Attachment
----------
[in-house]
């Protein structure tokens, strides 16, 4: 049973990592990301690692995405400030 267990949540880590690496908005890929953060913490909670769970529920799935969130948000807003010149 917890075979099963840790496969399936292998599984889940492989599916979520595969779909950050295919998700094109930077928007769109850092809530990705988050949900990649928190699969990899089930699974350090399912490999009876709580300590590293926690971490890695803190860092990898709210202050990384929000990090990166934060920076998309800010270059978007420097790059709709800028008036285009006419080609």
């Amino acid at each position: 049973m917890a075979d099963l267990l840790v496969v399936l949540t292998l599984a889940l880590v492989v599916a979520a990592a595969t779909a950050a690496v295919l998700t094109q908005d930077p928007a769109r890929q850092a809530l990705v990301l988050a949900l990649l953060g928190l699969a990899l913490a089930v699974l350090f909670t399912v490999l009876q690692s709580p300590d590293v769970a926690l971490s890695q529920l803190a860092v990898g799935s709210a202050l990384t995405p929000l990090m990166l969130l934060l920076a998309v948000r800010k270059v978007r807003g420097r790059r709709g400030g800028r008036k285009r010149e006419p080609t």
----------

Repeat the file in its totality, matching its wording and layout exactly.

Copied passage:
[in-house]
């Protein structure tokens, strides 16, 4: 049973990592990301690692995405400030 267990949540880590690496908005890929953060913490909670769970529920799935969130948000807003010149 917890075979099963840790496969399936292998599984889940492989599916979520595969779909950050295919998700094109930077928007769109850092809530990705988050949900990649928190699969990899089930699974350090399912490999009876709580300590590293926690971490890695803190860092990898709210202050990384929000990090990166934060920076998309800010270059978007420097790059709709800028008036285009006419080609």
């Amino acid at each position: 049973m917890a075979d099963l267990l840790v496969v399936l949540t292998l599984a889940l880590v492989v599916a979520a990592a595969t779909a950050a690496v295919l998700t094109q908005d930077p928007a769109r890929q850092a809530l990705v990301l988050a949900l990649l953060g928190l699969a990899l913490a089930v699974l350090f909670t399912v490999l009876q690692s709580p300590d590293v769970a926690l971490s890695q529920l803190a860092v990898g799935s709210a202050l990384t995405p929000l990090m990166l969130l934060l920076a998309v948000r800010k270059v978007r807003g420097r790059r709709g400030g800028r008036k285009r010149e006419p080609t």